How can I tell the difference between e-mails from companies I do business with and scams trying to rip me off?
In today’s world, identity thieves are so sophisticated that the e-mails they send look just like legitimate messages from banks and other businesses. These con artists use hijacked corporate logos and deceptive spam to deceive consumers into giving out credit card numbers, personal identification numbers or passwords, and other personal or financial data.
It’s a scam called “phishing” because it baits consumers with fake messages hoping to lure consumers into responding with passwords and other data. These messages can be very convincing – often from an e-mail address that is similar to a legitimate organization or business. You may get a message from your internet service provider warning you that unless you update your billing information, you’ll lose internet service.
Someone pretending to be your bank or credit card company may send a message saying your account has been compromised and you need to provide your PIN or Social Security Number to verify your information. Another recent version of this scam comes in the form of a Paypal order ‘confirmation’ for a Dell computer purchase. According to the message, unless you take action to cancel the transaction, your account will be billed hundreds of dollars.
These messages go to thousands of e-mail accounts every day, hoping to catch someone off guard. Even people who don’t have accounts with eBay, Paypal, and certain major financial institutions get messages purporting to be from those companies. The surest was to tell fake messages from real ones is by remembering that no reputable company uses e-mail messages to ask for sensitive information. You will never be asked for personal or financial information by companies you do business through urgent e-mail message.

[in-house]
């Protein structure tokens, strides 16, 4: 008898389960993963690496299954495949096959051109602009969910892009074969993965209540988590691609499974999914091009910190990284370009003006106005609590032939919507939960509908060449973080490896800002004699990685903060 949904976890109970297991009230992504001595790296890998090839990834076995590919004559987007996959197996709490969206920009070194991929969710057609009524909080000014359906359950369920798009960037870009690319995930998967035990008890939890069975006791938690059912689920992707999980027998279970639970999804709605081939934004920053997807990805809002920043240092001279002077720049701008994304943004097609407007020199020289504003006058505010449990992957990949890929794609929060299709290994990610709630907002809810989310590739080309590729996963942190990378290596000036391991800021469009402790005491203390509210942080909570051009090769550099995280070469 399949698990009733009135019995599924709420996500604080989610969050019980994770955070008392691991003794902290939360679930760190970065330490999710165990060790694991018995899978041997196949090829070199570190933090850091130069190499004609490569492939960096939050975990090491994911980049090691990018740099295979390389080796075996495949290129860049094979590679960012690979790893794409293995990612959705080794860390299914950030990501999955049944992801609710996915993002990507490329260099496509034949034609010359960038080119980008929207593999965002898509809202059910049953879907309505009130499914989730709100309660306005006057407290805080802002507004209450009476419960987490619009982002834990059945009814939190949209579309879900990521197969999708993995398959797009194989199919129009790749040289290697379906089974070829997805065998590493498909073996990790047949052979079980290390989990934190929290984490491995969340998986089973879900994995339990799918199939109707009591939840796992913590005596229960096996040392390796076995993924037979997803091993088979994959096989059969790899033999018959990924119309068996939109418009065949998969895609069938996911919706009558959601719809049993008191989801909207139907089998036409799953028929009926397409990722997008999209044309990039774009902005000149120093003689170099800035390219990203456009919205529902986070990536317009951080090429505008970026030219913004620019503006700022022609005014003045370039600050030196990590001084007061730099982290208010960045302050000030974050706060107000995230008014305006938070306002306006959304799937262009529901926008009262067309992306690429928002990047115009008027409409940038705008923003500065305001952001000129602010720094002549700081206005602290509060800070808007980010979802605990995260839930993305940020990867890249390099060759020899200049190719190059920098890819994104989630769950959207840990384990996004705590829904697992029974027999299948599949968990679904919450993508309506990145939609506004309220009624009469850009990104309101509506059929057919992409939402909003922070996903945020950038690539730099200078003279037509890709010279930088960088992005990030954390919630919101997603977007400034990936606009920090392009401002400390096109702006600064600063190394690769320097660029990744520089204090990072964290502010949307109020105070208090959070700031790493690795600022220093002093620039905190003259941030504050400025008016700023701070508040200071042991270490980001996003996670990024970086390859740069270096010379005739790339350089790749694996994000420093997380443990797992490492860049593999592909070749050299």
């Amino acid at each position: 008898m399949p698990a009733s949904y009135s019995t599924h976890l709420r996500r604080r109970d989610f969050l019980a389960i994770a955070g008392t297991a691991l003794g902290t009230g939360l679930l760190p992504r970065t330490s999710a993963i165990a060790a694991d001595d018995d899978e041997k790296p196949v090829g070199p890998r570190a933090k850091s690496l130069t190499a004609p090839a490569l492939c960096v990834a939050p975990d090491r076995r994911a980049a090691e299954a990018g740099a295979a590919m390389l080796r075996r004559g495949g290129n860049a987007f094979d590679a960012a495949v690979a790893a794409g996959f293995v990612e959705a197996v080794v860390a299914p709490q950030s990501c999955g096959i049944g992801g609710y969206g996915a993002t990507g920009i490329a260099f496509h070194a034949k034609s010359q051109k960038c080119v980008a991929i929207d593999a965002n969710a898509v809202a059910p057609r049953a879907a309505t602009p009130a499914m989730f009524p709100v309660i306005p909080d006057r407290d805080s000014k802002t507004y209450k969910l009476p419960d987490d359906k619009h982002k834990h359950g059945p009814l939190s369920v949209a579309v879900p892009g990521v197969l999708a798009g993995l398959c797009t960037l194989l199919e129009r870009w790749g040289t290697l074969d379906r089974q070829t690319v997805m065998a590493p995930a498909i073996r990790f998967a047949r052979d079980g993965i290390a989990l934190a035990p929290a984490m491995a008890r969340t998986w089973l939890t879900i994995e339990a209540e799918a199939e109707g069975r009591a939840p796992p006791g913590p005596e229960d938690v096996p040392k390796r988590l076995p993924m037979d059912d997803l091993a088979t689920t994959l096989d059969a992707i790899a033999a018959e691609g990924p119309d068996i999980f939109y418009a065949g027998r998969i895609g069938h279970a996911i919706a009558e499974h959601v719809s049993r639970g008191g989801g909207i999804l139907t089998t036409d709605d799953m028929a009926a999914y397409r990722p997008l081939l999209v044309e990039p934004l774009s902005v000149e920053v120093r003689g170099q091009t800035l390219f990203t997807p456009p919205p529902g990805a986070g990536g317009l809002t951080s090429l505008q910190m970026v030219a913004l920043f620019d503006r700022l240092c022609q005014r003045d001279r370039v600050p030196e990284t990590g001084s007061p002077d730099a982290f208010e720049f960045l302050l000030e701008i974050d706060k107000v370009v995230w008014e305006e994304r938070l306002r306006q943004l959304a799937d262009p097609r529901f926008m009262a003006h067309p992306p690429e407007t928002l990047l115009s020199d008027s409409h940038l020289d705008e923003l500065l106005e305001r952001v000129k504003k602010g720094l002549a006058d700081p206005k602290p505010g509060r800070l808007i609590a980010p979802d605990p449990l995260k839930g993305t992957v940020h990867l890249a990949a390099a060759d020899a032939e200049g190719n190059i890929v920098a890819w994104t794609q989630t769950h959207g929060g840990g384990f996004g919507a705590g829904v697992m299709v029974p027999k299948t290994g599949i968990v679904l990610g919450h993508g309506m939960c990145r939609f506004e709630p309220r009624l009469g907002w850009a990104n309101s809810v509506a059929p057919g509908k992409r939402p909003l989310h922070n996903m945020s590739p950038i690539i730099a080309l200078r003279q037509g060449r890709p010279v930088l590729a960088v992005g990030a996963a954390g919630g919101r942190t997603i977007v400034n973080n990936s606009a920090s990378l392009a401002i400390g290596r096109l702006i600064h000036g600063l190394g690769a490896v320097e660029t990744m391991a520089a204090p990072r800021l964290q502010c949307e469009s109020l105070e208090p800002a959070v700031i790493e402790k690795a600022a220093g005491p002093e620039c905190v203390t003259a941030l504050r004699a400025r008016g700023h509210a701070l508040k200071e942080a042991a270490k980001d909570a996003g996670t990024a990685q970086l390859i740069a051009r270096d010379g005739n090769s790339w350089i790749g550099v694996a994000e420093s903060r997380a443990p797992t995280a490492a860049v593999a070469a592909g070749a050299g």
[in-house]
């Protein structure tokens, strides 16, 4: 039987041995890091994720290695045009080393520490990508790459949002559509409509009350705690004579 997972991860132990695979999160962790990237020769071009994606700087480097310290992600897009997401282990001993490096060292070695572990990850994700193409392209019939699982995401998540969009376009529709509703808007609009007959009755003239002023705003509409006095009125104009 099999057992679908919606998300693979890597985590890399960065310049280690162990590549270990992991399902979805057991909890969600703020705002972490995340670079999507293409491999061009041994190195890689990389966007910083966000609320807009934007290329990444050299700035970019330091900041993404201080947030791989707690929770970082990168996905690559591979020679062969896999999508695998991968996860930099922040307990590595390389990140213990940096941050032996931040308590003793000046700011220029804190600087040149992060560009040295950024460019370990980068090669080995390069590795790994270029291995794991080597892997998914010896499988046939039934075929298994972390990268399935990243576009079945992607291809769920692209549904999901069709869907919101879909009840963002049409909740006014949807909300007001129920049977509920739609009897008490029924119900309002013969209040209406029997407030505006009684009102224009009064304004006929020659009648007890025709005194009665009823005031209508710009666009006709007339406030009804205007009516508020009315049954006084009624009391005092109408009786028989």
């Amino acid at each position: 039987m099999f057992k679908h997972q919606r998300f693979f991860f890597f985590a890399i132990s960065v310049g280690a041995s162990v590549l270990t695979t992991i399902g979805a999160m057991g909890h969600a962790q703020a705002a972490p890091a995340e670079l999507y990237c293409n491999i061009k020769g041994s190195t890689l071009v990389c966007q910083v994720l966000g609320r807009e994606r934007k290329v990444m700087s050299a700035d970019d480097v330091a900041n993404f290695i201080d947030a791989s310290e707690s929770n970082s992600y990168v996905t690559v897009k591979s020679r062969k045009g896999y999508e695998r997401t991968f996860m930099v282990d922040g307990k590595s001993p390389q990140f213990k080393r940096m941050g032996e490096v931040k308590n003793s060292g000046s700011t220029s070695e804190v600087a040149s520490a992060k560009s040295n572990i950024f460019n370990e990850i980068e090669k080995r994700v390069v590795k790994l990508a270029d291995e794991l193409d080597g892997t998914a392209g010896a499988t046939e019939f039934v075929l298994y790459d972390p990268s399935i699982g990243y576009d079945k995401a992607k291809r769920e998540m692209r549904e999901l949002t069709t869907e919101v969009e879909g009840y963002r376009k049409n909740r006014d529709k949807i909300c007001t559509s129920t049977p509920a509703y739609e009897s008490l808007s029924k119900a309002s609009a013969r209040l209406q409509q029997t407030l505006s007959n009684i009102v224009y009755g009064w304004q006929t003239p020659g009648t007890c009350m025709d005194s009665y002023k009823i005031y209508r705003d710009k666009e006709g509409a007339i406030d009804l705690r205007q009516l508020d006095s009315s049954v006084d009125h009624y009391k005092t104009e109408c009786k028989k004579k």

How can I protect myself from this form of fraud?
- NEVER reply to unsolicited e-mails or pop up messages asking for personal or financial information or requests to “verify” data about your account. Banks, credit card companies, and businesses like Paypal and eBay do not send requests for PIN numbers or sensitive information to their customers.
- Don’t call any phone numbers contained in messages purporting to be from your bank or other companies you do business with. Providing sensitive information to strangers by phone is as dangerous as sending it in an e-mail. Also, don’t open any links or documents contained in these messages – they may route you to a bogus website or download a virus onto your computer.
If you are not sure whether your bank or another company is trying to reach you, call the company directly at the telephone number on your card or monthly statement to speak with them.
What should I do if I’ve already responded to one of these messages?
- If you sent information you thought related to an account you have with a particular business, call the company immediately to report the problem.
- Carefully review your account statements to look for unauthorized transactions. Also consider getting a copy of your credit report to make sure there are no new accounts or credit in your name. You can order one free copy of your credit report from each of the major credit bureaus every year by visiting www.annualcreditreport.com or calling 1-877-322-8228.
- Alert your bank of the problem and check your account regularly.
Download the Identity Theft Toolkit from www.attorneygeneral.gov and follow the tips and advice provided.